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Tongue Tie or Ankyloglossia, is a condition in which the Lingual Frenulum, the piece of skin that attaches to the tongue at the bottom of the mouth, does not allow proper movement of the tongue for the baby. This makes breastfeeding more difficult. Some babies have a mild tongue tie while others are more severe. The more severe cases have tongues that are more restricted and short therefore, the baby is not able to breastfeed efficiently. Furthermore, the baby has to work harder to get breast milk out. In fact, for some babies, as they get older, their eating as well as their speech may be affected. This is when options for treatment come into play.
The exact numbers of babies affected is hard to establish however, some reports estimate it to 5-10% of babies born. Tongue tie is usually present at birth and hereditary, where I see as a Lactation Consultant that another family member has had it. Therefore, I am always careful to ask about family history of tongue ties when I suspect one on the baby.
The baby with a tongue tie will have a shallow latch, often sucking the mother's nipple and breast in the wrong way. In my practice, Breastfeeding With Love, in Houston, Texas, I have seen many moms with bleeding nipples. That is because the baby has latched on wrong and needs to be evaluated to see if they have a tongue tie. This is where I come in, as a Lactation Consultant, we are trained to diagnose a tongue tie, and refer the baby to their pediatrician who may refer the baby to an Ear, Nose and Throat Specialist, and clip the baby's tongue. Tongue ties can be diagnosed by other health care professionals such as your dentist, surgeons or speech language pathologists too. After this procedure, a proper latch can be achieved.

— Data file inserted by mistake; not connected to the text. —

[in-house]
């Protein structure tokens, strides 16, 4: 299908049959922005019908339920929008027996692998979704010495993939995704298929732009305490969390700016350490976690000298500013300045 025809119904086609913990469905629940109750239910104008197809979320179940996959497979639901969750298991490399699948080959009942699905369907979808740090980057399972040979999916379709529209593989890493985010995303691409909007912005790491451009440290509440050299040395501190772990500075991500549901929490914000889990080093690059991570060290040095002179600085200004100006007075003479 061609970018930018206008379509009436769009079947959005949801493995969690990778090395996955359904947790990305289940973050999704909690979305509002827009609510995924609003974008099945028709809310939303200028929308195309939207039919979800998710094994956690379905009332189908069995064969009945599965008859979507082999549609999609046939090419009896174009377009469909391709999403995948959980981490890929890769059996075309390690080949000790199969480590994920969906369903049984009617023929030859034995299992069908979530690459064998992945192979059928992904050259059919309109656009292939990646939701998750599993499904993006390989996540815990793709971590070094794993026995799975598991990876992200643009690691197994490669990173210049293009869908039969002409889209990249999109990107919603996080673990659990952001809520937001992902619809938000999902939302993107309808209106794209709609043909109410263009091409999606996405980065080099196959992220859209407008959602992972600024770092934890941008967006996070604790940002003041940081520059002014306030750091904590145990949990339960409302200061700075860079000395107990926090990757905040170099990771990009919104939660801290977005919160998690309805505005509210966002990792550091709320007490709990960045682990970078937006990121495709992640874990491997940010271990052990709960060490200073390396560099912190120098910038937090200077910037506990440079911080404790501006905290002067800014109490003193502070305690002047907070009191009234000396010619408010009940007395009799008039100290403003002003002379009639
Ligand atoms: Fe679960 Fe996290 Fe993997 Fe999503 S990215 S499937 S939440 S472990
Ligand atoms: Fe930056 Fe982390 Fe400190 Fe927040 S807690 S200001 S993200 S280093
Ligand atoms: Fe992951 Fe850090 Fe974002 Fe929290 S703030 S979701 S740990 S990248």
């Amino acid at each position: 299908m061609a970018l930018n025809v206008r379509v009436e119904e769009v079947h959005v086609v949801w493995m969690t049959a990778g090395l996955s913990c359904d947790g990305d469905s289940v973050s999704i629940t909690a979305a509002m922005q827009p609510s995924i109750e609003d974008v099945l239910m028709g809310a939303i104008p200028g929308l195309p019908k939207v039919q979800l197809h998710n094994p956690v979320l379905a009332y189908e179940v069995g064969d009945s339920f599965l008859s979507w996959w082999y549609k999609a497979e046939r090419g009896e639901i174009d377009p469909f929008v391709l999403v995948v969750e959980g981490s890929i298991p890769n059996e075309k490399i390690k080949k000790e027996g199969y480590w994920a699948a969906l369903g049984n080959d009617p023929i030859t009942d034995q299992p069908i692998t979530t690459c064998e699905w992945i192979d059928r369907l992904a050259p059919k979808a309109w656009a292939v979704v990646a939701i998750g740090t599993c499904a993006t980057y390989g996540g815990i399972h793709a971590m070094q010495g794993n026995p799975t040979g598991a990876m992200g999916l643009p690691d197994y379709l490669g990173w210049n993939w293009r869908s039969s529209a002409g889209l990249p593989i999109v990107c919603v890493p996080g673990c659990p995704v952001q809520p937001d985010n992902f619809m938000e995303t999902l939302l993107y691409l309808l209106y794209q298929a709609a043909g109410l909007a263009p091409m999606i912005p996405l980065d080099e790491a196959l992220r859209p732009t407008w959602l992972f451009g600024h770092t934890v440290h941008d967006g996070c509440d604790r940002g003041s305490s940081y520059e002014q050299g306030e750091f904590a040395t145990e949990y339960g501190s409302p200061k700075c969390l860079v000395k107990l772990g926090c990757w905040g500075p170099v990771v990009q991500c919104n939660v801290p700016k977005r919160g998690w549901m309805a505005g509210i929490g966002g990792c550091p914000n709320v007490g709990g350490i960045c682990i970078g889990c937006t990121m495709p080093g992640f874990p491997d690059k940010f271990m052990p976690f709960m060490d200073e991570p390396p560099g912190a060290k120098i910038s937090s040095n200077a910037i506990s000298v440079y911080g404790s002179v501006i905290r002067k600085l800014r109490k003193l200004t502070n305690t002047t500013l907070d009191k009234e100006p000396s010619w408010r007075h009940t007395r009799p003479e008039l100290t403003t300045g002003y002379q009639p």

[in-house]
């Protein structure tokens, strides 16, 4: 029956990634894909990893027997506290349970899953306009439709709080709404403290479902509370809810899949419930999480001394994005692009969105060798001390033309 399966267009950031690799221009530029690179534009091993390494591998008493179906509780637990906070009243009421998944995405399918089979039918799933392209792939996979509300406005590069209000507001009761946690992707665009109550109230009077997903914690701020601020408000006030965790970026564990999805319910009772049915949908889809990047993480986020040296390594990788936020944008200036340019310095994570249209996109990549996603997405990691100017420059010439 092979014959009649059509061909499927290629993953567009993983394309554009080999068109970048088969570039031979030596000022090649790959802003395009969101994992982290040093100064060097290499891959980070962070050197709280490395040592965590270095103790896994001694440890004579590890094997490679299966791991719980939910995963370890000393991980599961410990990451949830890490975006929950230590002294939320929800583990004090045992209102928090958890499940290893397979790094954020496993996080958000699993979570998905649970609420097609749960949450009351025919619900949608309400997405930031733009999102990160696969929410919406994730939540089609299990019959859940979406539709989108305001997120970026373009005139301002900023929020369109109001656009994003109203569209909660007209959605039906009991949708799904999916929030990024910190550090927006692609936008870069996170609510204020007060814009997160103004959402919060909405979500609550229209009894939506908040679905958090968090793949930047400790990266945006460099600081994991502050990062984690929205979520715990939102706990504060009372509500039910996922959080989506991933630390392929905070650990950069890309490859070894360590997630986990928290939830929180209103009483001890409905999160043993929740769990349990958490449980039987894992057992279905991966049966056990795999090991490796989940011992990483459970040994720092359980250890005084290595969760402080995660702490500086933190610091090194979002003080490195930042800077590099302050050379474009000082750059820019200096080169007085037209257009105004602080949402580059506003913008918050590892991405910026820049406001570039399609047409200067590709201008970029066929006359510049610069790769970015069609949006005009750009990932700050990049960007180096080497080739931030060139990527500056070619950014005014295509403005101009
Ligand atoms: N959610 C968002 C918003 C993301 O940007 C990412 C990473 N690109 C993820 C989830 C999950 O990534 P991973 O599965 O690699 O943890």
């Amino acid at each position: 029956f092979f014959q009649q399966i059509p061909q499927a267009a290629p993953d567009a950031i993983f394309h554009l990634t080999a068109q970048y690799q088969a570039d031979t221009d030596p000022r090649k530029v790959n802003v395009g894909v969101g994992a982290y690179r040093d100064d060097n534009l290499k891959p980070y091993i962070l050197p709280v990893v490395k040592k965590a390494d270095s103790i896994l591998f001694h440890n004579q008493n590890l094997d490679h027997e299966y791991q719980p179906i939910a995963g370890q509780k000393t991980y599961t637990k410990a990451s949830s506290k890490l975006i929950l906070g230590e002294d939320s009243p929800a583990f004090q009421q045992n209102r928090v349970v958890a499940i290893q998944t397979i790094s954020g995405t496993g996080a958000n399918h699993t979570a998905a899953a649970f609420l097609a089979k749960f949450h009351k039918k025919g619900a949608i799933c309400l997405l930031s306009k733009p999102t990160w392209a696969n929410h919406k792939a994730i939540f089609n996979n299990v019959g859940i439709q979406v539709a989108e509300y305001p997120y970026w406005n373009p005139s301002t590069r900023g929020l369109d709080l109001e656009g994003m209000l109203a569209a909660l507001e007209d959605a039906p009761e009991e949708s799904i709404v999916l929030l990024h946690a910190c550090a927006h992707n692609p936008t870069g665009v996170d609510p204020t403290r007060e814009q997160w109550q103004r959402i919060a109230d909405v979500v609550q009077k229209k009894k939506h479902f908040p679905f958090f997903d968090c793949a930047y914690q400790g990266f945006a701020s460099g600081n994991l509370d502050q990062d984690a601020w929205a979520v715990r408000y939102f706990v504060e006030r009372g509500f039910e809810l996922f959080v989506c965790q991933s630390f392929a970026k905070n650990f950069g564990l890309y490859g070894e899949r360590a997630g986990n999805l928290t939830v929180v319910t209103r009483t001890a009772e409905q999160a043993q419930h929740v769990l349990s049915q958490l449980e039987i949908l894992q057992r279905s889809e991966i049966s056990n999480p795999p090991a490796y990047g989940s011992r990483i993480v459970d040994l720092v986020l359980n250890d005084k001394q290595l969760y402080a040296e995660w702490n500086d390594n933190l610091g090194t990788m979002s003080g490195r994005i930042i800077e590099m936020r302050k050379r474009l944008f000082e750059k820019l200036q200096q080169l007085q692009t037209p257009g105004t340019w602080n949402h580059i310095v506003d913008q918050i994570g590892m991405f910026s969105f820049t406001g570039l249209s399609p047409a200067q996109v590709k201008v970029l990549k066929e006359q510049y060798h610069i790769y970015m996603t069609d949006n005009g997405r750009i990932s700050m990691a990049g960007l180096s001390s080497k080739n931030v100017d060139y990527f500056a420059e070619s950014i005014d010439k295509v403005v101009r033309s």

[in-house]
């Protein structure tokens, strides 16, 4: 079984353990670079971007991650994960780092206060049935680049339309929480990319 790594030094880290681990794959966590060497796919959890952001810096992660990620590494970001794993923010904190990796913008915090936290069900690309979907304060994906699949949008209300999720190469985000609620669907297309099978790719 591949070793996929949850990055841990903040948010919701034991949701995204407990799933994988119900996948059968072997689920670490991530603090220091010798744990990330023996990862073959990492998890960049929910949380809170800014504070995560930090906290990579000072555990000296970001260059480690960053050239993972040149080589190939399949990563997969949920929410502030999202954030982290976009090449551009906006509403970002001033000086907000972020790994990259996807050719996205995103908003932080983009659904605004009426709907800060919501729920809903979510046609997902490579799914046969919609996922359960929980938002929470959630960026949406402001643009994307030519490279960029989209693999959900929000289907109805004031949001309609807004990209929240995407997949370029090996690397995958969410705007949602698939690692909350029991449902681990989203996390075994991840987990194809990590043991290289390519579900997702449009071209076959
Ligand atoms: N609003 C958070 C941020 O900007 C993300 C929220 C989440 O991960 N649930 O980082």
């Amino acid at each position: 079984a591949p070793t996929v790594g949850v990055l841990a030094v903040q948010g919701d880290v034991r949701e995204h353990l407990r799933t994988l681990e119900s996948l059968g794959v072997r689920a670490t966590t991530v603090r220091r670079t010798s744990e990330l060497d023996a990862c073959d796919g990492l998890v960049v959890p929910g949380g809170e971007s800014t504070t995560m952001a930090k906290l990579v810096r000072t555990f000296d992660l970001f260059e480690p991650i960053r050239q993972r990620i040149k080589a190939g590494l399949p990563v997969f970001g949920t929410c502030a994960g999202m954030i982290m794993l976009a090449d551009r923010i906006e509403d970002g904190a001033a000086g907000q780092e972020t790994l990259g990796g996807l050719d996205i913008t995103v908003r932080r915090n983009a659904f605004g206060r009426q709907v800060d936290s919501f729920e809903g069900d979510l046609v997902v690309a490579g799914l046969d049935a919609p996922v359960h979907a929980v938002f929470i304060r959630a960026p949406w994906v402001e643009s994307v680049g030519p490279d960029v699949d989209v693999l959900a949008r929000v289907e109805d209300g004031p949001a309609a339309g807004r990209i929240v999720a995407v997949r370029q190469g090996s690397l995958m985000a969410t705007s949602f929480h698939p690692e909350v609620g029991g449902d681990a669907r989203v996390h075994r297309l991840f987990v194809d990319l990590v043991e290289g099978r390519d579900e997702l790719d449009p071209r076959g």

A Frenotomy, is a procedure where the Frenulum, is snipped with of course, a sterile scissor under local anethetics or very little at all, depending on the doctor. I have been told by my moms that the procedure is quick and not painful, with very little blood. Furthermore, the baby heels quickly so, at least this part is good because moms hate to see their child suffer. Usually, the baby will go right back to breastfeeding after the procedure and the mom will probably notice a better latch and less soreness on her nipple right away.
In conclusion, tongue tie can cause severe problems in some babies and needs proper attention. It is important to be informed about all your medical options once your baby is diagnosed. This will help you make the right decision for your baby and both mom and baby will benefit greatly.